Disorientation Drill

To Setup the Drill you will need an area where you can run multiple sections of hose and charge it.

Materials Needed

  1. 300 feet of 1.5 or 1.75 fire hose
  2. Two nozzles
  3. Two instructors

When locating a coupling to gain orientation and get out of the structure. One saying that is used is ” Smooth Bump Bump and to the Pump” Referring to running your hand from the smooth shank portion of the female coupling to the lugs and then the lugs on the male coupling.

Firefighters should be in full PPE including SCBA and vision blocked.

6 Comments

  • I’ve watched Firestudent1′s post for some time, expecting a response. I’m very surprised this thread has been in place since 01.12.2011 and there hasn’t been a single response. Nothing. How can this be?

    Aside from the knowledge a participant gains about coupling positions and intricacies of following potentially tangled and overlapping hoselines, this drill provides great opportunities to learn about the strengths and weaknesses of your abilities, protective clothing, and SCBA. Anyway, here are some thoughts I’ve had since the first day this thread was posted:

    1. Unless you are searching for someone in the structure, maintain contact with the hoseline AT ALL TIMES. If you lose contact with the hoseline, your priority is to FIND THE HOSELINE.

    2. Your next, super-important priority is to remain calm. Panic and excitement increase your respiratory rate. You need maximum benefit from every breath in your SCBA cylinder.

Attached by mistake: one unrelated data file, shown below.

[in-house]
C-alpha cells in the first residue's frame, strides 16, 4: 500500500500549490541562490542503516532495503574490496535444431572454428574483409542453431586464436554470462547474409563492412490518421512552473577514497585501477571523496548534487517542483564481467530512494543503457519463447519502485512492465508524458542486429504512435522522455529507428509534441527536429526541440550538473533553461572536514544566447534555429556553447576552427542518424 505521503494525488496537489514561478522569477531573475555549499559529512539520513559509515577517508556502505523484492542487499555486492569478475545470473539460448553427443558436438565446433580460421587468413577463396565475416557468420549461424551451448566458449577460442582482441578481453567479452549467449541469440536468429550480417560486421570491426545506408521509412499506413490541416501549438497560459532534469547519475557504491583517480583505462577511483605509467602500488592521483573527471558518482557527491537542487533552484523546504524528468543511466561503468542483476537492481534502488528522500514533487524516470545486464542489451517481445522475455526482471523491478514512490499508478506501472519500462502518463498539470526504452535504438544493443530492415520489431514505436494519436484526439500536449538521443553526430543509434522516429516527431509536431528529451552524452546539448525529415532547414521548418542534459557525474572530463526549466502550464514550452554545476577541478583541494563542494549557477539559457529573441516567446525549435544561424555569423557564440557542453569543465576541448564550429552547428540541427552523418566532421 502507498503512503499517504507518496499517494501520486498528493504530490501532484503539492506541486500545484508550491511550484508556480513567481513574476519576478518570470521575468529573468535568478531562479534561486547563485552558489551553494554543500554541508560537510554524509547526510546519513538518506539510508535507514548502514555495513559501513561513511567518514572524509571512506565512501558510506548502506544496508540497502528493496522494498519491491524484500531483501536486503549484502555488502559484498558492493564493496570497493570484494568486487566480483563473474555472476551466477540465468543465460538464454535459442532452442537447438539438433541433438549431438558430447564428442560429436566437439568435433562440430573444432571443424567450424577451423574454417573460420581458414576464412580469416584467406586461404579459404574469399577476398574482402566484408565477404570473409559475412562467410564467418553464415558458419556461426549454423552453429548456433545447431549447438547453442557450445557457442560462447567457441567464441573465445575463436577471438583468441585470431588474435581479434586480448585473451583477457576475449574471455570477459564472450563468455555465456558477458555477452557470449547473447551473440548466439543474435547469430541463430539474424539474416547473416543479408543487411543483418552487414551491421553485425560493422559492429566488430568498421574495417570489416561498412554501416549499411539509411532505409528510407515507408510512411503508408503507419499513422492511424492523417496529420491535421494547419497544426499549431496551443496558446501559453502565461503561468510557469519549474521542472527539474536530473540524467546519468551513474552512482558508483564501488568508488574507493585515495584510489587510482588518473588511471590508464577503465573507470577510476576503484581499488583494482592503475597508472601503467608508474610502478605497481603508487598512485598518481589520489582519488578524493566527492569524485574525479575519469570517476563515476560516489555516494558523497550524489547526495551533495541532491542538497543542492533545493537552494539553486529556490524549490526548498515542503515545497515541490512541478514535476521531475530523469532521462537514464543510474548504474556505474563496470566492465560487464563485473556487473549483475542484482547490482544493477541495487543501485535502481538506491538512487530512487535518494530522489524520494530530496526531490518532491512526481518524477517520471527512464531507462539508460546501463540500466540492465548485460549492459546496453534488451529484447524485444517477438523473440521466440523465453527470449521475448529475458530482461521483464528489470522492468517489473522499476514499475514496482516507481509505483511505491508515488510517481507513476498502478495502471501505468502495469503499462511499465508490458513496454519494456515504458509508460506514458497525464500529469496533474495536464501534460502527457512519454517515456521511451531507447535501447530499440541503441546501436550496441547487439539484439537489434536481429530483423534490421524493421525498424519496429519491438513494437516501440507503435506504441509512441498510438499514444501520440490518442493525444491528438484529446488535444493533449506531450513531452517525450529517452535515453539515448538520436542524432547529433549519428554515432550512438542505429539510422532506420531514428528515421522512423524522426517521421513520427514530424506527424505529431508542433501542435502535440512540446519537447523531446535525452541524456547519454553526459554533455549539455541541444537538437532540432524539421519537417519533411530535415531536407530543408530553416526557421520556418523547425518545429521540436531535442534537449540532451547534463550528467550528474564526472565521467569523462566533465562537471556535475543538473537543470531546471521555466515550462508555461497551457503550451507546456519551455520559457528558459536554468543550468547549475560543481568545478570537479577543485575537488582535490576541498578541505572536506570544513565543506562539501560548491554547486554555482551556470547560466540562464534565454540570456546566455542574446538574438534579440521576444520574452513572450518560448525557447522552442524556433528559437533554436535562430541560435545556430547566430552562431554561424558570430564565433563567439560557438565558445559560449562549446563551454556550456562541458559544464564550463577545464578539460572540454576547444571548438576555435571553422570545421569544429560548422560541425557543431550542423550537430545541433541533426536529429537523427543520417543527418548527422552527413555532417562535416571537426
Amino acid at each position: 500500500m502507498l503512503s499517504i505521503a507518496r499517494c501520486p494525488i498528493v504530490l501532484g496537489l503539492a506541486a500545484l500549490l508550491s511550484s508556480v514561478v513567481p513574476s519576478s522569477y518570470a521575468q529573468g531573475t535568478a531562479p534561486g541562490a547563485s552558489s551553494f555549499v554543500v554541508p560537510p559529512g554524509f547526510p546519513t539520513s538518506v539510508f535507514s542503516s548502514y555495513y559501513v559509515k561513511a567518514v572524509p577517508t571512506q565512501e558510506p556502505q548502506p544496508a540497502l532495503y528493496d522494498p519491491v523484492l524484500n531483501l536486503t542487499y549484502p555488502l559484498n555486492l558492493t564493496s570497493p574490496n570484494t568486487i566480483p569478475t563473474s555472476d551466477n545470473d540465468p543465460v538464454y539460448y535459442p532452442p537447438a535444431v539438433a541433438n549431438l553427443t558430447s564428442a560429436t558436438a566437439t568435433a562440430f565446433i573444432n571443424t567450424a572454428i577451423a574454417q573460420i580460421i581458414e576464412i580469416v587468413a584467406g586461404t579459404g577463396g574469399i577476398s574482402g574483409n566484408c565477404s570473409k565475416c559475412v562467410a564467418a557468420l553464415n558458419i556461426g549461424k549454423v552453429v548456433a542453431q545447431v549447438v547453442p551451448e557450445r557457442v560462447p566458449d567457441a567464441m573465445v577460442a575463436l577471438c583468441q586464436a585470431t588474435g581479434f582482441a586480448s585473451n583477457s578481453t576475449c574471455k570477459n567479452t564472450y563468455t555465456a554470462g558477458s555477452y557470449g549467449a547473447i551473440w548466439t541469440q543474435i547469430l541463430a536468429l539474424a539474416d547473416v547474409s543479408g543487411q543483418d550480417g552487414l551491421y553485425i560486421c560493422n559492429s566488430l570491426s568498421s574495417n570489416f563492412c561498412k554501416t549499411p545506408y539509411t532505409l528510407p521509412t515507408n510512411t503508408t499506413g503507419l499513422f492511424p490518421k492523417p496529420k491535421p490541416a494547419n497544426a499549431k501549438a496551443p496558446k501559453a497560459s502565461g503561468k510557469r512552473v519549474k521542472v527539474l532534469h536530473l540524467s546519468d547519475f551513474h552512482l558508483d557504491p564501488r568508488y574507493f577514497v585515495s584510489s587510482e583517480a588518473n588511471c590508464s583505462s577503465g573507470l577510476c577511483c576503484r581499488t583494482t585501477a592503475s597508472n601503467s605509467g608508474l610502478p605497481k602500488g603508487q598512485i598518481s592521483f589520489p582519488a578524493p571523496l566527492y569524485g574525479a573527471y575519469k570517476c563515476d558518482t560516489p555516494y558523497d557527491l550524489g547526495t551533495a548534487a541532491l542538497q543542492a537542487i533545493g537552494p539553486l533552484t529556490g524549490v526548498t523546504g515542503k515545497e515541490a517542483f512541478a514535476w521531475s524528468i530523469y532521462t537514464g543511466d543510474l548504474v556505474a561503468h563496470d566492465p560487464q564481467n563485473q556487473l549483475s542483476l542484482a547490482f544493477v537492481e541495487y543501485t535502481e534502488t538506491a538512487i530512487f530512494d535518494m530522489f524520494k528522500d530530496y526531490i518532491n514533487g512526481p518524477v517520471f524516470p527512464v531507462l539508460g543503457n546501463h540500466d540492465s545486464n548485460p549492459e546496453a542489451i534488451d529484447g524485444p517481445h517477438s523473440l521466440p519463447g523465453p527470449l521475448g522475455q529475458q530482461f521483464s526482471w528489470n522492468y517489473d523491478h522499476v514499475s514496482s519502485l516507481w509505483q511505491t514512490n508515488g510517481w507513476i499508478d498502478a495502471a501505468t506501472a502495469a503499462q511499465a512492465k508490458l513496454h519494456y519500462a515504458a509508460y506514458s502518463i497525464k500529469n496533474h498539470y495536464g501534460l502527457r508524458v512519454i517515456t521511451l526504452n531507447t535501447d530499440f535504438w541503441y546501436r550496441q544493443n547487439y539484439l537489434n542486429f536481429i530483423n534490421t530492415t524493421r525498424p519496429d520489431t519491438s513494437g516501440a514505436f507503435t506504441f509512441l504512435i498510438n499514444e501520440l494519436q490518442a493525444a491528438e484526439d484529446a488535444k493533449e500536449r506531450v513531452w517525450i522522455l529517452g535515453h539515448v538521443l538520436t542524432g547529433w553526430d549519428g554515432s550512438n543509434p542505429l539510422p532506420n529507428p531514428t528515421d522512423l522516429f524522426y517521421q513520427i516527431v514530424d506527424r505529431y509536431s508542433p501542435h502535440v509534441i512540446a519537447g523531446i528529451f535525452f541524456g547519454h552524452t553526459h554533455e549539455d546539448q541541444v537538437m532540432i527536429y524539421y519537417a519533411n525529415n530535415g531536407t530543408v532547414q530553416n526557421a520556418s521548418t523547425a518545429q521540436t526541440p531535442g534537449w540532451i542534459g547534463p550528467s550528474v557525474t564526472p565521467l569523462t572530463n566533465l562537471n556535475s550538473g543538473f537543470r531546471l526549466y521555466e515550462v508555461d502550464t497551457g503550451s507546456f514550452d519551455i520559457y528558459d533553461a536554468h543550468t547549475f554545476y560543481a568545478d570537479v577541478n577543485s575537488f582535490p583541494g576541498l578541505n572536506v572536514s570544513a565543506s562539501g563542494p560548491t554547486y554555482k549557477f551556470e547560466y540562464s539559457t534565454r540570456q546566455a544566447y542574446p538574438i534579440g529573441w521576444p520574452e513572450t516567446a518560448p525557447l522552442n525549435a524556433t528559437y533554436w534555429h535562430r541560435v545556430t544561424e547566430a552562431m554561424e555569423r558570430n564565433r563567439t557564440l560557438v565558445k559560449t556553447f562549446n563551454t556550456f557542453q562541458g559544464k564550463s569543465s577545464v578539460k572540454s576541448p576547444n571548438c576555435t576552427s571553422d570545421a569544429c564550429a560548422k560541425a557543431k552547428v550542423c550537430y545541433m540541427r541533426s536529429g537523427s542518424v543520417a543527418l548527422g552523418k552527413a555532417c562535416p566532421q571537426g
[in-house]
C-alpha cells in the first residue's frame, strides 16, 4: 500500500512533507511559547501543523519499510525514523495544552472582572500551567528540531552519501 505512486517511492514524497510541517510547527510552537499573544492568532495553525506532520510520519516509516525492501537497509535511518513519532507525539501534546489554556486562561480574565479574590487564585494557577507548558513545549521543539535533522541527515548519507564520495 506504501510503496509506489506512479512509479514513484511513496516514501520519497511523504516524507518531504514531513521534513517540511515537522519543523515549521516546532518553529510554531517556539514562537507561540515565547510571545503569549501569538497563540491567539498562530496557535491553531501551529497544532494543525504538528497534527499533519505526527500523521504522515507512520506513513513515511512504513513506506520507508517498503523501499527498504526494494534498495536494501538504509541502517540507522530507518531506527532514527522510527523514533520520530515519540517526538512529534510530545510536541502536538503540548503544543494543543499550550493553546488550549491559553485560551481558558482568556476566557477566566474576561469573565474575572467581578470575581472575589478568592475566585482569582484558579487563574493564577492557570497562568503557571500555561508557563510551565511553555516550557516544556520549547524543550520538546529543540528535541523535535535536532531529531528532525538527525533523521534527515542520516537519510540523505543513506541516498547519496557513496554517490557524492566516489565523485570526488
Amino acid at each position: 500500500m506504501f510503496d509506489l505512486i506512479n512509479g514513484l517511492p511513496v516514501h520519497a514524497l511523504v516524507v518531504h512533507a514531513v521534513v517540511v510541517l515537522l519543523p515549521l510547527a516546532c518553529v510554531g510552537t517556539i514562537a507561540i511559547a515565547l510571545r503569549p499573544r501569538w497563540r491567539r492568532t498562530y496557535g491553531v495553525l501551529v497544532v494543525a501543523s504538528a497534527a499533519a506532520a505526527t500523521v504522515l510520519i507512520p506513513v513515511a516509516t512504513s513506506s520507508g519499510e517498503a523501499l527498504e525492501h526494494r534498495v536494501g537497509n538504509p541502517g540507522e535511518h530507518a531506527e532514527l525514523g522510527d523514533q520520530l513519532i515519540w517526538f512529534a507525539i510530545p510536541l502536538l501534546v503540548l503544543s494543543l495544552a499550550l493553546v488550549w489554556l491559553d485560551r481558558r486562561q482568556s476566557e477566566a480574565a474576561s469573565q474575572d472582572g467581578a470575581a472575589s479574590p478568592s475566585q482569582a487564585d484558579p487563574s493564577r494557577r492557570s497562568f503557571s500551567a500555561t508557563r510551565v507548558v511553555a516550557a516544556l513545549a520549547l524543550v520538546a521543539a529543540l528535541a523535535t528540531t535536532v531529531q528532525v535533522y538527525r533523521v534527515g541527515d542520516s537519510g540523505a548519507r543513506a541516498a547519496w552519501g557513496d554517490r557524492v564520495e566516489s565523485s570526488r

3. The line (and couplings) will lead you to one of two places: the nozzle or to an exit. Find the hoseline!

    4. If you have the hoseline, or find the hoseline if you lost contact, and are still disoriented, call a MAYDAY!

    5. After you call the MAYDAY, activate your pass device. Yes, the noise is very loud….. That loud noise is a tremendous help for other firefighters to locate you and guide you to safety. Activate your PASS device NOW!

    6. Get busy on following the line and identifying which hose coupling you find. Listen for the sound of rescuers searching for you and coming to your aid. Make additional noise, etc. to help the rescue team find you.

    This drill is easy to set up. Don’t have a training tower or burn building? Make use of your engine bay! Set up obstacles using folding chairs, tables, etc. If the students quickly defeat your initial hoseline problem, add a second hoseline into the mix. Use a hoseline of the same size or a larger or smaller hoseline.

    Besides reinforcing basic hoseline and coupling identification skills, this exercise helps identify PPE and SCBA shortfalls, including: a) turnout pants riding up and exposing the calf area while crawling; b)many students will remove a glove to manipulate radio knobs, buttons, etc.; c) stretching the air supply as long as possible; d)location of the PASS device manual activation controls.

    Firefighters, get out into the bay and get to working on problems. Company officers, get out of the lazyboy and set the example for our impressionable subordinate members. Lead or get out of the way!

    Folks, I’m tire of going to LODD funerals. I’m tired of recieving LODD notices in my inbox. The buck stops with us. Let’s all step to the plate and do something to end line of duty injuries and deaths.

    The internet may now resume normal programming…..